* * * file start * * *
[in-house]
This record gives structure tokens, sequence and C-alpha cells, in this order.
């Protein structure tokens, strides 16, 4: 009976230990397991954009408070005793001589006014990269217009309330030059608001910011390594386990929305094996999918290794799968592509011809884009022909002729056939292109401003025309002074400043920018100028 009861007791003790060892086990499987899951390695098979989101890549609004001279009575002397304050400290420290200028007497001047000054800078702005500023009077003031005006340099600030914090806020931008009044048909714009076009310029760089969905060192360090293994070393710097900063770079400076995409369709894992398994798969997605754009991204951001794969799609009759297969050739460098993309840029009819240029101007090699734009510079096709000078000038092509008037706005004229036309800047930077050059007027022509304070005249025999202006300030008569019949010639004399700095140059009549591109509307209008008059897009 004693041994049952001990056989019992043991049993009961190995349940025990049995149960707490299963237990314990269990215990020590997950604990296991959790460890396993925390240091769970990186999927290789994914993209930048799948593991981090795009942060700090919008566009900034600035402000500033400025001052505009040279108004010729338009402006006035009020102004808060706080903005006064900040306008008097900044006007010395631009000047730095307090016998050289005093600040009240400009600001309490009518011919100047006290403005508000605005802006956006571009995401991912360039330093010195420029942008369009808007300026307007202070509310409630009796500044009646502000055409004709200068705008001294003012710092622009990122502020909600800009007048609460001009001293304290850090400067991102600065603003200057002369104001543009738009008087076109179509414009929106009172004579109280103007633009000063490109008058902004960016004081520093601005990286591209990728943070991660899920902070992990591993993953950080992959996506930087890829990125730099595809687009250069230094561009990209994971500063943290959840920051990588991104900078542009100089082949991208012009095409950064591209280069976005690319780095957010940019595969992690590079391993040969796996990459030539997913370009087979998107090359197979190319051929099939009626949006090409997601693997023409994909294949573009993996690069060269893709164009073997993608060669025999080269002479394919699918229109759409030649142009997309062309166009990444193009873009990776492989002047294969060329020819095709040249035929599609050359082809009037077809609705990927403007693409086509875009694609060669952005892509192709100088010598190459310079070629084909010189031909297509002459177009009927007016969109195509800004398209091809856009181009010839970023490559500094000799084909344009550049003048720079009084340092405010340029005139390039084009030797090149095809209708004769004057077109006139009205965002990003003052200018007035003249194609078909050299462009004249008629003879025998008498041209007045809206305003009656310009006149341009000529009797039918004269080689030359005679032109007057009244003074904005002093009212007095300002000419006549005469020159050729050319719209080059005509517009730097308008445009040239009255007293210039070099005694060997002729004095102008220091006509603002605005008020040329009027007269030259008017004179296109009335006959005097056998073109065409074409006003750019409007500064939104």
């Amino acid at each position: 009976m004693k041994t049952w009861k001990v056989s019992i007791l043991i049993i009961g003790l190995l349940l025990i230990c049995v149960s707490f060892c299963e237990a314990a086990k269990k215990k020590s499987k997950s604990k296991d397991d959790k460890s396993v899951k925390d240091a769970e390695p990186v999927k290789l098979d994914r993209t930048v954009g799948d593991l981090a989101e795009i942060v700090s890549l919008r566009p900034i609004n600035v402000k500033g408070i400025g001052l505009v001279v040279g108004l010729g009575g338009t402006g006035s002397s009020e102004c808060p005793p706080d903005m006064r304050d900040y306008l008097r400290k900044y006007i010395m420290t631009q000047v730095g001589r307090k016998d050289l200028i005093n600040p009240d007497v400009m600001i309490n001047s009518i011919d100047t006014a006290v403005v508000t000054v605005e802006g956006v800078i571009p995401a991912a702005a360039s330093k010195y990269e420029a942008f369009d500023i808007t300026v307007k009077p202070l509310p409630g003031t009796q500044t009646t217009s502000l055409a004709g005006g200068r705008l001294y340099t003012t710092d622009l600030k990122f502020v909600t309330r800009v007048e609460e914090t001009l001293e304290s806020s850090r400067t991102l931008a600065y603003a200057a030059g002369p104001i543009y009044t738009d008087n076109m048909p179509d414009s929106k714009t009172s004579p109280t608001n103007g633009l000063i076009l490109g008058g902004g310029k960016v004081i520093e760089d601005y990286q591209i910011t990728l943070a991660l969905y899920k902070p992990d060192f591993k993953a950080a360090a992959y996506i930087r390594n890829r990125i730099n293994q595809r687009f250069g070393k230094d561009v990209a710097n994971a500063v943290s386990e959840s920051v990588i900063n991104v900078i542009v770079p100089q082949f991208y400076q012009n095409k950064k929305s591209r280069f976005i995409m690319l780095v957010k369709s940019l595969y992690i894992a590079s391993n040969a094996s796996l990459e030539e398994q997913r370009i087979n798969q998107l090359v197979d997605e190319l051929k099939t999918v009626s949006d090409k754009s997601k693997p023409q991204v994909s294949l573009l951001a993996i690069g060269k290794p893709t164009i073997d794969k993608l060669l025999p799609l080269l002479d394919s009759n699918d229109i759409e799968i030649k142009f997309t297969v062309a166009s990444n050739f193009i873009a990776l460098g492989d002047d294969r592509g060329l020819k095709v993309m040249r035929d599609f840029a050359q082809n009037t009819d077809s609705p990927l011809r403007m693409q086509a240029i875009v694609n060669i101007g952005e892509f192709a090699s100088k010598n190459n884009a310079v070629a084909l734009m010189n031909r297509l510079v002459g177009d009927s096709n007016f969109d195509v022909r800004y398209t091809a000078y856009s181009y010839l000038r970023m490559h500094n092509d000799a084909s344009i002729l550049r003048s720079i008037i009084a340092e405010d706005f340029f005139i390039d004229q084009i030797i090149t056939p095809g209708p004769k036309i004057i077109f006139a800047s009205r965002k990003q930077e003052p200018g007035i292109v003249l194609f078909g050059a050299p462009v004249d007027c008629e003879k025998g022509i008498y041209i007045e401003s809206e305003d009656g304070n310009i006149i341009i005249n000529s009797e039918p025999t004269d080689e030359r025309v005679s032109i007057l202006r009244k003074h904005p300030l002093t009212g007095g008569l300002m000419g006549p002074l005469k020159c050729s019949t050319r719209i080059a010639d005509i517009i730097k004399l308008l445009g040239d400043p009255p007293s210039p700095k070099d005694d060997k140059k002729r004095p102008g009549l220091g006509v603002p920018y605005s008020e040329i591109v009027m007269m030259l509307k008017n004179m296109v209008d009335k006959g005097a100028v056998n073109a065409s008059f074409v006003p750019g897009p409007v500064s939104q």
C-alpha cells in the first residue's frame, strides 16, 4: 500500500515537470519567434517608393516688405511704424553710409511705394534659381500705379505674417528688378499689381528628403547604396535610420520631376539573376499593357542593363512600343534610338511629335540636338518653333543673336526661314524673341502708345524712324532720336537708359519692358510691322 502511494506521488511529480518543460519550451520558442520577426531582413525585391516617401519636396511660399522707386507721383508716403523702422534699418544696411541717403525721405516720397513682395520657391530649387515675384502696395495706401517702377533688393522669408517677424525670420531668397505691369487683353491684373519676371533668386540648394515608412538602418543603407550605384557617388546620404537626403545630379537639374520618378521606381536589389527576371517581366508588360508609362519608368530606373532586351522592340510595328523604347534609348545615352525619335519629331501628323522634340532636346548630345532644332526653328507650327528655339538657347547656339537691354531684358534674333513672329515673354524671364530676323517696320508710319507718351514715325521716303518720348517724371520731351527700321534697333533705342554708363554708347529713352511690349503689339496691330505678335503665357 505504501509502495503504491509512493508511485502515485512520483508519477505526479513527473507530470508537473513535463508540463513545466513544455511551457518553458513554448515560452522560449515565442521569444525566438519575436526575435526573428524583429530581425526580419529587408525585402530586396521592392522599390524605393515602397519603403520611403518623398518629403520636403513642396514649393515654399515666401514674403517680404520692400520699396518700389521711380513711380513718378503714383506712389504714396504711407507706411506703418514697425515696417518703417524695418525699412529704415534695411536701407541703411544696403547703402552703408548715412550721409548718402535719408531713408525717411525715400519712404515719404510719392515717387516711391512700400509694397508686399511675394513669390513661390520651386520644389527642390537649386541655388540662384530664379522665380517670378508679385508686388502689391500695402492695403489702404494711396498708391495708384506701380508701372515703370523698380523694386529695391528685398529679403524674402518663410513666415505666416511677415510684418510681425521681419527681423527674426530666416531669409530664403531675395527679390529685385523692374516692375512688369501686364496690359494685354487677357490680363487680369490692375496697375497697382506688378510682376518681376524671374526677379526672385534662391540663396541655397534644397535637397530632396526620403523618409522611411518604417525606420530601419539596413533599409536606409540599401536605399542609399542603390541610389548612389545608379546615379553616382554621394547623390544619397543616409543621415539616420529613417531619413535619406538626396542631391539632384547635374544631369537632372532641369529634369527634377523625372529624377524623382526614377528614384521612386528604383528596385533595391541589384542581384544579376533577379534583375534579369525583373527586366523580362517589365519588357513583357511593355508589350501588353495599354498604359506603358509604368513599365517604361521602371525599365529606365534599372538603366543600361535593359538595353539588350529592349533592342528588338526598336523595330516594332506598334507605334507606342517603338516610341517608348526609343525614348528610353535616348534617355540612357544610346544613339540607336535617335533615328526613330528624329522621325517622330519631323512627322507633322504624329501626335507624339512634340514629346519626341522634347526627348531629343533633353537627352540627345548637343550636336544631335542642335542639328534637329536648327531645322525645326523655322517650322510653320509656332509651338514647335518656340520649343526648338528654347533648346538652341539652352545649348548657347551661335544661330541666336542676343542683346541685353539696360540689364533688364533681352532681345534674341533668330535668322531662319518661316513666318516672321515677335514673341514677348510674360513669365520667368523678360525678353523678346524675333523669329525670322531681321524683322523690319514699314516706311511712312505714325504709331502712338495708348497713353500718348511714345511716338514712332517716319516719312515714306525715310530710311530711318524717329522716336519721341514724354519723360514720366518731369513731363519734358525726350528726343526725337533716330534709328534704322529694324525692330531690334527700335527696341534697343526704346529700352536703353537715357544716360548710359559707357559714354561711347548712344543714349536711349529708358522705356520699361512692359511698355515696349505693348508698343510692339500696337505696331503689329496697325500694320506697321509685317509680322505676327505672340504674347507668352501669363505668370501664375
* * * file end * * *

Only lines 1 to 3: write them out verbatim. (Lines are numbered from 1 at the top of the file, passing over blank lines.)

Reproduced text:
[in-house]
This record gives structure tokens, sequence and C-alpha cells, in this order.
């Protein structure tokens, strides 16, 4: 009976230990397991954009408070005793001589006014990269217009309330030059608001910011390594386990929305094996999918290794799968592509011809884009022909002729056939292109401003025309002074400043920018100028 009861007791003790060892086990499987899951390695098979989101890549609004001279009575002397304050400290420290200028007497001047000054800078702005500023009077003031005006340099600030914090806020931008009044048909714009076009310029760089969905060192360090293994070393710097900063770079400076995409369709894992398994798969997605754009991204951001794969799609009759297969050739460098993309840029009819240029101007090699734009510079096709000078000038092509008037706005004229036309800047930077050059007027022509304070005249025999202006300030008569019949010639004399700095140059009549591109509307209008008059897009 004693041994049952001990056989019992043991049993009961190995349940025990049995149960707490299963237990314990269990215990020590997950604990296991959790460890396993925390240091769970990186999927290789994914993209930048799948593991981090795009942060700090919008566009900034600035402000500033400025001052505009040279108004010729338009402006006035009020102004808060706080903005006064900040306008008097900044006007010395631009000047730095307090016998050289005093600040009240400009600001309490009518011919100047006290403005508000605005802006956006571009995401991912360039330093010195420029942008369009808007300026307007202070509310409630009796500044009646502000055409004709200068705008001294003012710092622009990122502020909600800009007048609460001009001293304290850090400067991102600065603003200057002369104001543009738009008087076109179509414009929106009172004579109280103007633009000063490109008058902004960016004081520093601005990286591209990728943070991660899920902070992990591993993953950080992959996506930087890829990125730099595809687009250069230094561009990209994971500063943290959840920051990588991104900078542009100089082949991208012009095409950064591209280069976005690319780095957010940019595969992690590079391993040969796996990459030539997913370009087979998107090359197979190319051929099939009626949006090409997601693997023409994909294949573009993996690069060269893709164009073997993608060669025999080269002479394919699918229109759409030649142009997309062309166009990444193009873009990776492989002047294969060329020819095709040249035929599609050359082809009037077809609705990927403007693409086509875009694609060669952005892509192709100088010598190459310079070629084909010189031909297509002459177009009927007016969109195509800004398209091809856009181009010839970023490559500094000799084909344009550049003048720079009084340092405010340029005139390039084009030797090149095809209708004769004057077109006139009205965002990003003052200018007035003249194609078909050299462009004249008629003879025998008498041209007045809206305003009656310009006149341009000529009797039918004269080689030359005679032109007057009244003074904005002093009212007095300002000419006549005469020159050729050319719209080059005509517009730097308008445009040239009255007293210039070099005694060997002729004095102008220091006509603002605005008020040329009027007269030259008017004179296109009335006959005097056998073109065409074409006003750019409007500064939104």